Toronto – A Stop Work Order was posted at the Skandatut First Nation’s site this morning, marking a turning point in the efforts to save this internationally significant First Nations’ cultural heritage site. The Order is for 180 days and allows the City of Vaughan and Region of York the opportunity to designate and protect the site under the Ontario Heritage Act.
A second Ministry of Culture site inspection on Monday confirmed earlier reports the archaeological excavation was not being conducted to Ministry standards. An investigation of whether human remains were removed illegally from the dig site has also been requested.
“The Greenbelt’s protected landscapes include areas of high archaeological, historical and cultural heritage interest,” said Dr. Rick Smith, executive director of Environmental Defence.
“Protecting Skandatut is everyone’s responsibility, but Vaughan now must finally act to protect one of its most important heritage sites. Heritage in Ontario includes more than just bricks and mortar, this is an internationally significant sacred site.”
The site is located in Block 59 of Ontario’s Greenbelt. As far back as 2007, the Ontario Greenbelt Alliance listed Skandatut as a Greenbelt “Top Ten Hot-Spot” needing protection.   
This inspection also revealed that mechanical scraping of the site may have exceeded the development limit, and may have gone into protected conservation lands.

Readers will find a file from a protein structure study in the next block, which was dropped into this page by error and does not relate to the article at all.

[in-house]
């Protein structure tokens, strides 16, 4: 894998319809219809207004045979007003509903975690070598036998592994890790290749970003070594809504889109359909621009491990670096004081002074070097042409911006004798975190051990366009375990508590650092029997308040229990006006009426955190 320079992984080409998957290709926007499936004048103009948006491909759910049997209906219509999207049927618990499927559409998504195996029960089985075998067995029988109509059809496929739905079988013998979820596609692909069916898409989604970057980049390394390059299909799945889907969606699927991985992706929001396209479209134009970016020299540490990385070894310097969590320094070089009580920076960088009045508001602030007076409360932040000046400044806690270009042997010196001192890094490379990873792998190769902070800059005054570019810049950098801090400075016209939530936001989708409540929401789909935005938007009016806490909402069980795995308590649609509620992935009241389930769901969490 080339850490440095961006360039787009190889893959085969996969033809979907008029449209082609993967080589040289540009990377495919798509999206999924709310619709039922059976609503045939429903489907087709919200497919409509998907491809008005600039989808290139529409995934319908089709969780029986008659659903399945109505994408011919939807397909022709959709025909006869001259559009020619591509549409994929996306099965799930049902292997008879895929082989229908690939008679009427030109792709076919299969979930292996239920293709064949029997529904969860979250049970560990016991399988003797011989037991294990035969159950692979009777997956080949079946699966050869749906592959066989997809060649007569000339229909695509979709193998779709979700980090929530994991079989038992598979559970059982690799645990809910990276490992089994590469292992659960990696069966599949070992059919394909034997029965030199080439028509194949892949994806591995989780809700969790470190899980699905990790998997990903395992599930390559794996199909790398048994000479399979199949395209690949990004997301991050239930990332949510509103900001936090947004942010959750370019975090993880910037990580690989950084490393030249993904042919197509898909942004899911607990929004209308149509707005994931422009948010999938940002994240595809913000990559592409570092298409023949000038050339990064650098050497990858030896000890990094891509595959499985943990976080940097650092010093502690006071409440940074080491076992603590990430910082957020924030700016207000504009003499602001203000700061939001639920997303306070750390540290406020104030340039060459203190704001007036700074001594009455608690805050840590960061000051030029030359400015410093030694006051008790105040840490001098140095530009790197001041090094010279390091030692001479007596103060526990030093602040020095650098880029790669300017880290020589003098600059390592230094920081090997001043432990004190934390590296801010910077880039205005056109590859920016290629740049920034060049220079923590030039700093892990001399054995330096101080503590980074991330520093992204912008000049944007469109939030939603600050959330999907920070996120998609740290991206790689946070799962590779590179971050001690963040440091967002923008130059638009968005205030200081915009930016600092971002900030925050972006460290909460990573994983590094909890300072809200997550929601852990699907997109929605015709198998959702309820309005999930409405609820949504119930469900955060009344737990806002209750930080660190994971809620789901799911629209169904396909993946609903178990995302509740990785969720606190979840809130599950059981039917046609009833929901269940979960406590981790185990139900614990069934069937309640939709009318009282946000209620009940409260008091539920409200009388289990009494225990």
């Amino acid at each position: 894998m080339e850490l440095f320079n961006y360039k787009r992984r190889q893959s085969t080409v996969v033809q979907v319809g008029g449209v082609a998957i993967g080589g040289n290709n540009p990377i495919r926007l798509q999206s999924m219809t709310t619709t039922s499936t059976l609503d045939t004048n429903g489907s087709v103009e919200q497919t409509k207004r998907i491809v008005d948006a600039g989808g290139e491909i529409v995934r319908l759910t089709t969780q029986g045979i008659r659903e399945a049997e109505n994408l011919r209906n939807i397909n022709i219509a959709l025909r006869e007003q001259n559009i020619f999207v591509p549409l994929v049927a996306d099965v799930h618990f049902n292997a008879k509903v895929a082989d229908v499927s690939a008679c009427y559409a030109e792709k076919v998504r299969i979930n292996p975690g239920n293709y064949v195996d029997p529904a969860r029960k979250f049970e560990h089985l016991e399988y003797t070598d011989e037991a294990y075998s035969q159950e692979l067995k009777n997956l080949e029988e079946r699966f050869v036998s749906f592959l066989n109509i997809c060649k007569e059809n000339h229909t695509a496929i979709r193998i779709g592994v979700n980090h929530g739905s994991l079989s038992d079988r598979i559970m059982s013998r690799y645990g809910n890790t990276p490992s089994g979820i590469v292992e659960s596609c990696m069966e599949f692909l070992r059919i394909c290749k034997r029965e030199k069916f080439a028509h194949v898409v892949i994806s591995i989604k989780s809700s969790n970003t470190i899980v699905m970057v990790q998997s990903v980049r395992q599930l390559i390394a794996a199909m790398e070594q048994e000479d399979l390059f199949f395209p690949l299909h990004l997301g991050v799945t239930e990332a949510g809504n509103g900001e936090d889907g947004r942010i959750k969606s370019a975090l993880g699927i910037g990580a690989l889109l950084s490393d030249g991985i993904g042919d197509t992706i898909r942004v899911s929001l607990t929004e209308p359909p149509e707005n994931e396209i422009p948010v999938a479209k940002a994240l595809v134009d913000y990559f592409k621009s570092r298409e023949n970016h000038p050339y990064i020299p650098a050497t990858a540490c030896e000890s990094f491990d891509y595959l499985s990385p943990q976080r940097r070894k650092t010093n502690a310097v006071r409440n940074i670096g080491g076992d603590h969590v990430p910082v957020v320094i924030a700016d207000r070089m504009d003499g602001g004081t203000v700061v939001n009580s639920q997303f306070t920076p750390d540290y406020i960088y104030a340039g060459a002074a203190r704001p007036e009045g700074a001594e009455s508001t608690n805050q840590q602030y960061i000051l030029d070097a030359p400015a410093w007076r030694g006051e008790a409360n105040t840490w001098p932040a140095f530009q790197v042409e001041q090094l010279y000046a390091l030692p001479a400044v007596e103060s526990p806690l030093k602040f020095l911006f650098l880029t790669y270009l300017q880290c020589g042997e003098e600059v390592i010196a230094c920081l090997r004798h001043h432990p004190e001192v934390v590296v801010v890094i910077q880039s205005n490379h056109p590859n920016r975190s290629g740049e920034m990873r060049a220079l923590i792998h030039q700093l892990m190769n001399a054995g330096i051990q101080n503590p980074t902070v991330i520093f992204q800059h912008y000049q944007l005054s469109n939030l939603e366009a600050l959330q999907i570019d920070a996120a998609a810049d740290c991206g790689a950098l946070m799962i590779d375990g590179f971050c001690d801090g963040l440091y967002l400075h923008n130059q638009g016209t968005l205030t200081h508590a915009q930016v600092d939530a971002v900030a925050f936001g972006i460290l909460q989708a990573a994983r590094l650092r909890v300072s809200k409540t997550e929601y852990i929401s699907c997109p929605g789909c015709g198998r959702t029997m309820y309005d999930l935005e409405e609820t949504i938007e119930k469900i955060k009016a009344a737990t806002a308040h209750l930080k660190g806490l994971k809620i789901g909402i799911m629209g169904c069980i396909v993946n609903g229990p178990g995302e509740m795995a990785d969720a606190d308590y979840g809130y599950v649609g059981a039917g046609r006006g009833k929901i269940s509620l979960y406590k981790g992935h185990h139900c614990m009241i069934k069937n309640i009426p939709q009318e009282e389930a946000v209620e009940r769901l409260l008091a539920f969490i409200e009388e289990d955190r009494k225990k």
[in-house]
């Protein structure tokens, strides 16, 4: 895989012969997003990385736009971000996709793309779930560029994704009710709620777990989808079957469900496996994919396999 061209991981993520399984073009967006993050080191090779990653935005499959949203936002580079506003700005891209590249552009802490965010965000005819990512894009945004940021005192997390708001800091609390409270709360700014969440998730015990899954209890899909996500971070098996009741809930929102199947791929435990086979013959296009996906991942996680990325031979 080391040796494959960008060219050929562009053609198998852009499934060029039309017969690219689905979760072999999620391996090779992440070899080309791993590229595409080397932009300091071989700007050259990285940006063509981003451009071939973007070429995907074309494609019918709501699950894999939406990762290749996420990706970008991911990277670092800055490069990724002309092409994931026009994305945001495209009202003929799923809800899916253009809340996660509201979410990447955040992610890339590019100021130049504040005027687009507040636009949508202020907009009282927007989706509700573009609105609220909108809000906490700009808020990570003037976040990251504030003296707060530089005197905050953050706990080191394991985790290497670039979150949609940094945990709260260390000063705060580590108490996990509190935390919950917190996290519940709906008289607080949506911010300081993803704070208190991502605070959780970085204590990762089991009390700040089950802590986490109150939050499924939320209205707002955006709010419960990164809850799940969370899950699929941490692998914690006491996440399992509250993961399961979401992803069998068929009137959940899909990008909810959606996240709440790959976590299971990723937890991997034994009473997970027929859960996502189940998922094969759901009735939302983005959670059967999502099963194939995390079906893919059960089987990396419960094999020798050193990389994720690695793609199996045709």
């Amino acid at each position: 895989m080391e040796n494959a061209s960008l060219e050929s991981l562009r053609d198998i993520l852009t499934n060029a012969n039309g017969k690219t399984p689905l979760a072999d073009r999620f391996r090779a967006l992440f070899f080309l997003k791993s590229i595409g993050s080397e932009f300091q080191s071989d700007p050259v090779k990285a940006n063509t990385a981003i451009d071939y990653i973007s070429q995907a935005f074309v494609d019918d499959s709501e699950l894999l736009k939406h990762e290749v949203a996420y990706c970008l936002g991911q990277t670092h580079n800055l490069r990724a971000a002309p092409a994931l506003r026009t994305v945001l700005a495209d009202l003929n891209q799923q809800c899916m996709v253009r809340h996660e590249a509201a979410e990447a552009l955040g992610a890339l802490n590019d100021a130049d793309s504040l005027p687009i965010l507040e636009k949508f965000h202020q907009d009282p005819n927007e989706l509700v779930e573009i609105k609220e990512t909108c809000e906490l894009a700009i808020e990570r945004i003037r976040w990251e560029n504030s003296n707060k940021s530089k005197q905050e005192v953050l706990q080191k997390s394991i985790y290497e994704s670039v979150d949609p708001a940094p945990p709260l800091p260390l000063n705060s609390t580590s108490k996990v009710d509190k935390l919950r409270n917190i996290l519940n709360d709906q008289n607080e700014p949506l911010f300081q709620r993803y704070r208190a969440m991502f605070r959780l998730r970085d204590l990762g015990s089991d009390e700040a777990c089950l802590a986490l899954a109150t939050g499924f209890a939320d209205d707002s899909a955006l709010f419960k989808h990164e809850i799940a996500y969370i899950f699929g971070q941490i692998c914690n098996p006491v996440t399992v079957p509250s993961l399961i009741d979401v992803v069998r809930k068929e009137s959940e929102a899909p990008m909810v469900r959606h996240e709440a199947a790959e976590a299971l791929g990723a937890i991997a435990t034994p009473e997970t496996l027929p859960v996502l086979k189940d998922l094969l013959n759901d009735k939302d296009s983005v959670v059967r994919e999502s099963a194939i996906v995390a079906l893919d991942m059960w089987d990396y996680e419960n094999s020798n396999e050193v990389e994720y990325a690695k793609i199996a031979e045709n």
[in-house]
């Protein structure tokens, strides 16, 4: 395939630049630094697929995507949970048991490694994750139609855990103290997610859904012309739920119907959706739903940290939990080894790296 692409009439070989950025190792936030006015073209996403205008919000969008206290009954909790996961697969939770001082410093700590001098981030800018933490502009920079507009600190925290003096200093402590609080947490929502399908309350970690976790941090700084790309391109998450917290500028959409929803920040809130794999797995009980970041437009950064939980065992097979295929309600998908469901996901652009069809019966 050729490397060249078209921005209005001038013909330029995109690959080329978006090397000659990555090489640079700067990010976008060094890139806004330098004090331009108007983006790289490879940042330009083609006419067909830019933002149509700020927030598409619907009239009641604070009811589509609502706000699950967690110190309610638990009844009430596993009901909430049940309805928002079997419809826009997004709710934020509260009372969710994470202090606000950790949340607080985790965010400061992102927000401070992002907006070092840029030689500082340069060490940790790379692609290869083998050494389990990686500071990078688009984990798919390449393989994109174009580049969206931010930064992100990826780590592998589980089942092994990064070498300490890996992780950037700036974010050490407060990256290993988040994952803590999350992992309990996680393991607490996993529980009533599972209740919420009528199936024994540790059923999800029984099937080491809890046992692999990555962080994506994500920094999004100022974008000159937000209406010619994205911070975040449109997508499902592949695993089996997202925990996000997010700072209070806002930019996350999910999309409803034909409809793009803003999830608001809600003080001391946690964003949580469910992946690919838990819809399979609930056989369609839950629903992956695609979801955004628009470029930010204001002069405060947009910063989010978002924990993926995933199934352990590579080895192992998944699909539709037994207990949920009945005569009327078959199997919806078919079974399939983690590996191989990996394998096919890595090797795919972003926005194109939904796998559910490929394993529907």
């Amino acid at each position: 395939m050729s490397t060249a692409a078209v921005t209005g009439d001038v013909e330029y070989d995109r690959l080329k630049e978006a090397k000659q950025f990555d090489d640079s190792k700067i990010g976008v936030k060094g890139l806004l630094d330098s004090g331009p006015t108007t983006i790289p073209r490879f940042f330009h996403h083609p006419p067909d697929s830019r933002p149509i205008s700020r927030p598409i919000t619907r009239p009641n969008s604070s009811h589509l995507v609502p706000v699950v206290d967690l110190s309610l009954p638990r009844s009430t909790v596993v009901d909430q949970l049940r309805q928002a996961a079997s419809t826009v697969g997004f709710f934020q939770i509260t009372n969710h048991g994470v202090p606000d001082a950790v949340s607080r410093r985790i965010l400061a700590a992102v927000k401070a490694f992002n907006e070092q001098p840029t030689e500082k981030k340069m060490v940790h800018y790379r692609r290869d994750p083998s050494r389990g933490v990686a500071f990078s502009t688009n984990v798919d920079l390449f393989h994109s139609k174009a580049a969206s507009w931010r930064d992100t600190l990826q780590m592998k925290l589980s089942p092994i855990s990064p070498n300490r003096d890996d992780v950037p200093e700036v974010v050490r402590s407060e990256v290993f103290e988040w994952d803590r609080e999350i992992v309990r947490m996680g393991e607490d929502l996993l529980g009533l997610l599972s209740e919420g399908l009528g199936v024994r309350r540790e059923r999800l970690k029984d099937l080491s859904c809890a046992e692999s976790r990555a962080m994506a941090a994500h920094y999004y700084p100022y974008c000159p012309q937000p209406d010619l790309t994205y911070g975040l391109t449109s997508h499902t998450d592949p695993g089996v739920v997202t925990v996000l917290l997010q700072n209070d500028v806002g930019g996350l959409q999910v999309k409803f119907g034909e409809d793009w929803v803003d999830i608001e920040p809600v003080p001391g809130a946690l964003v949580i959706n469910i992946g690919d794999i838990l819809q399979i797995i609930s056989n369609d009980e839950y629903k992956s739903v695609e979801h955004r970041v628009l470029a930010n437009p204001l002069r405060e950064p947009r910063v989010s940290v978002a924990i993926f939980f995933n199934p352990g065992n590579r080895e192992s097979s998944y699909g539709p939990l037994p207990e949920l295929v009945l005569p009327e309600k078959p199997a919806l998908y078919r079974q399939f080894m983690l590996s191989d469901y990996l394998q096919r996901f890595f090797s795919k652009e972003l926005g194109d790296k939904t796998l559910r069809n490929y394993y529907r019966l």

Skandatut is a late sixteenth-century site, representing the latest in a series of major villages located along the Humber River north of Woodbridge in the City of Vaughan. The Humber River is a designated Heritage River due to its historic function as part of the Carrying Place Trail between Lake Ontario and Georgian Bay made famous by European travellers such as Etienne Brule and Governor Simcoe, but used by Aboriginal peoples for thousands of years beforehand.
The site is spectacularly located on a high, steep-sided promontory overlooking the Humber valley and the former location of an ossuary (mass gravesite), which was regrettably excavated in the 1970s without the knowledge of the Huron-Wendat. Plans are underway to repatriate those remains held by the Ontario Heritage Trust at Skandatut, to be protected as the Greenbelt’s first Cultural Heritage Protected Landscape.
Vaughan’s Official Plan now calls for protecting significant cultural heritage sites like Skandatut.
“The Minister has helped push past the antiquated idea that landscapes are compromised solely of wetlands and forests that need to be protected, so it is a relief to know that Aboriginal sites are now on their way to be treating with the respect and dignity they deserve,” said David Donnelly, counsel to Environmental Defence and the Huron-Wendat Nation.
According to experts who have viewed the site, 50% – 70% of the site remains undisturbed. The Huron-Wendat Nation and others have called for the complete protection of the site.
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For more information, or to arrange interviews, please contact:
David Donnelly, Donnelly Law, (416) 722-0220
Erin Charter, Environmental Defence (416) 323-9521 ext. 258, cell (647) 280-9521